Technology

Cutting the cost of solar power

 By Robin Wylie

The cost of solar power generation could be significantly reduced by replacing metallic components with plastic ones constructed using a 3D printer, a new study has found…

The price of solar panels has fallen dramatically in recent years, however the cost of the mounting equipment on which they sit has remained relatively high. These mounts are usually made using aluminum alloy, and can cost 50-55 percent as much as the solar cells themselves. But in a study published last months, researchers in the United States found that the cost of solar panel mounting could be reduced by between 83 and 92 percent by constructing mounting brackets out of plastic using a 3D printer.

In the study, two researchers from Michigan Technological University used an entry-level 3D printer called a RepRap to build a series of plastic mounting brackets, which they used to support a 1kW solar PV array. The plastic components worked as planned, and managed to support the PV array just as a conventional aluminum brackets would have. What’s more, while metallic brackets are priced at around $575, the 3D-printed variety cost just a fraction of that — around $95 when using commercial “PLA” plastic, or around $50 when using recycled plastic.

Researchers in the US found that the cost of solar panel mounting could be reduced by between 83 and 92 percent

In order to test the durability of the plastic mounts, the researchers then left them outside for an entire year, solar panels attached, to see how they would stand up to the climate of the northern United States. Testing the long-term stability of the 3D-printed mounts in an outdoor setting was important, because some plastics can become brittle upon exposure to UV light, which affects their ability to bear loads. After twelve months, however, the researchers found that the 3D-printed solar cell mounts had maintained their strength, and were still able to support their load adequately.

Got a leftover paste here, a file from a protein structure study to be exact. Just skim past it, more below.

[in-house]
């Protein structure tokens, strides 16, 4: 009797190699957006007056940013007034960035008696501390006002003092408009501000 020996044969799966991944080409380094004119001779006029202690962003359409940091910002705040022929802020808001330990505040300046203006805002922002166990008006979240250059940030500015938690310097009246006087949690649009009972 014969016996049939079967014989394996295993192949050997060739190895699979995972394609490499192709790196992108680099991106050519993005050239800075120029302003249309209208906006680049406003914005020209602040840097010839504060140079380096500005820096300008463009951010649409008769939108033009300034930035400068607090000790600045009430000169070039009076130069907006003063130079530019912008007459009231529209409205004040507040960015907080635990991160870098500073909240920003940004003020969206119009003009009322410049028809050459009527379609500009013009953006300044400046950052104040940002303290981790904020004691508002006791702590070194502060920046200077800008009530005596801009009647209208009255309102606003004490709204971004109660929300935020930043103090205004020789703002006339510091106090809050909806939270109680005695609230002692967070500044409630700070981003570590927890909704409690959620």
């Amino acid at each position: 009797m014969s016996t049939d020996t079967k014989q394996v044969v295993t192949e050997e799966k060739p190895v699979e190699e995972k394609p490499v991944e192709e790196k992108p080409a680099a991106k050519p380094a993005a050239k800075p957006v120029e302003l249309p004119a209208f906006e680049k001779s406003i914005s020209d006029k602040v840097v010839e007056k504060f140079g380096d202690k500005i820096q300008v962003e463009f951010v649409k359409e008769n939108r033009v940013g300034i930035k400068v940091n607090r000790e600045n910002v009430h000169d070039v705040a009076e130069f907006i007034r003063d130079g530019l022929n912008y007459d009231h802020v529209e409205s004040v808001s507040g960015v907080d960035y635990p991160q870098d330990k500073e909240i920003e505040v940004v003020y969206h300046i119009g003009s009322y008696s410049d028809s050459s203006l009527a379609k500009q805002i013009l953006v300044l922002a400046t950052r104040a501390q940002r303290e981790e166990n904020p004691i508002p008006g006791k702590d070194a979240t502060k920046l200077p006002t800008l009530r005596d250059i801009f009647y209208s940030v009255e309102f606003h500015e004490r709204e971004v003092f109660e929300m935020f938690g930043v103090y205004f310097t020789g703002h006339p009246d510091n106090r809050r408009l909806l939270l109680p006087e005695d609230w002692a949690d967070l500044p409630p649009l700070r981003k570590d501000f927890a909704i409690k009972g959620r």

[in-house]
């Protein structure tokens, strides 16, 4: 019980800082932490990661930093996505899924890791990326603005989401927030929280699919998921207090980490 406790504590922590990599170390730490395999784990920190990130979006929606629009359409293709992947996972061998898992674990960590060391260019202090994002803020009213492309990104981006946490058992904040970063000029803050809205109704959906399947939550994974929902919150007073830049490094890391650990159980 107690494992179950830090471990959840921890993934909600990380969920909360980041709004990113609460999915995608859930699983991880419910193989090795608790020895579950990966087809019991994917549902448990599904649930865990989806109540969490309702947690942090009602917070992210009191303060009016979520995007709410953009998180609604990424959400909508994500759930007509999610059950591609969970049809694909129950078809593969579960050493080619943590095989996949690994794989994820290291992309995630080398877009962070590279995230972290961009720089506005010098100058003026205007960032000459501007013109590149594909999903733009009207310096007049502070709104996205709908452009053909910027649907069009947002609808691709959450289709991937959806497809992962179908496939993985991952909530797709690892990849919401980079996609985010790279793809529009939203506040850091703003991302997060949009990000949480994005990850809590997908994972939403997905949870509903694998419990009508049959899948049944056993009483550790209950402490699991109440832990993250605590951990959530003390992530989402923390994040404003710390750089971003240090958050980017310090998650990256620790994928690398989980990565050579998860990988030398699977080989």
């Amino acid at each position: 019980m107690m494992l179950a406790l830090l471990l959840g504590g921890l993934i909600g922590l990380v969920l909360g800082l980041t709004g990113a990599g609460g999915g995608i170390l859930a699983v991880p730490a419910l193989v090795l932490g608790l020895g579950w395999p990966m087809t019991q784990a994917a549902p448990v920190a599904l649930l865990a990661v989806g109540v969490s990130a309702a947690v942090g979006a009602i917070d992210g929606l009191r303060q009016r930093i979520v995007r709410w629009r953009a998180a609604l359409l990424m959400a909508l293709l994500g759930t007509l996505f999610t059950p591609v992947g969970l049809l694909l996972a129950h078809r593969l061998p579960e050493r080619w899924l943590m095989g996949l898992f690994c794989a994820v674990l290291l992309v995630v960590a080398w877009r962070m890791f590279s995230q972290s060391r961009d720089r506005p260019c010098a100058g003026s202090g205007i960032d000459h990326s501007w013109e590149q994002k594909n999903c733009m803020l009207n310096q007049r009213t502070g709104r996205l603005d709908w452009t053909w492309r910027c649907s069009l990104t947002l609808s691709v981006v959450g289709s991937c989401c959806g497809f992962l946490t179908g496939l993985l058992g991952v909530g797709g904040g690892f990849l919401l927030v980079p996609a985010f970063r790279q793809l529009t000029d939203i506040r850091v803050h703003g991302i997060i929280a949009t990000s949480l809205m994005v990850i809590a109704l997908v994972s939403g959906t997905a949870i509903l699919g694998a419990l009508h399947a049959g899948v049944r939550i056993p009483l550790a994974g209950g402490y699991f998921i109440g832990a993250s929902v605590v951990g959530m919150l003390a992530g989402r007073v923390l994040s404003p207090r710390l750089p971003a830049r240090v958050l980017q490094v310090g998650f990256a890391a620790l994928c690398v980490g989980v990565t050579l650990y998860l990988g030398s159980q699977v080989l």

With 3D printing seemingly everywhere these days, it might seem that something like this should have been tried before. But the study’s co-author, Professor Joshua Pearce, believes that his research group are the first to investigate the application of 3D printing in solar cell mounting. This could be particularly good news in developing countries, where more than a billion people currently live without access to electricity. A 1 kW solar panel can power around 60 light bulbs, enough to illuminate an entire village. By further reducing the cost of small-scale solar projects, the authors believe that incorporating 3D-printed components could “allow [solar power] to be adapted to custom applications in any region in the world more easily than any commercial alternatives.”

about the author
Robin Wylie
Freelance earth/space science journalist. Currently finishing off a PhD in volcanology at University College London.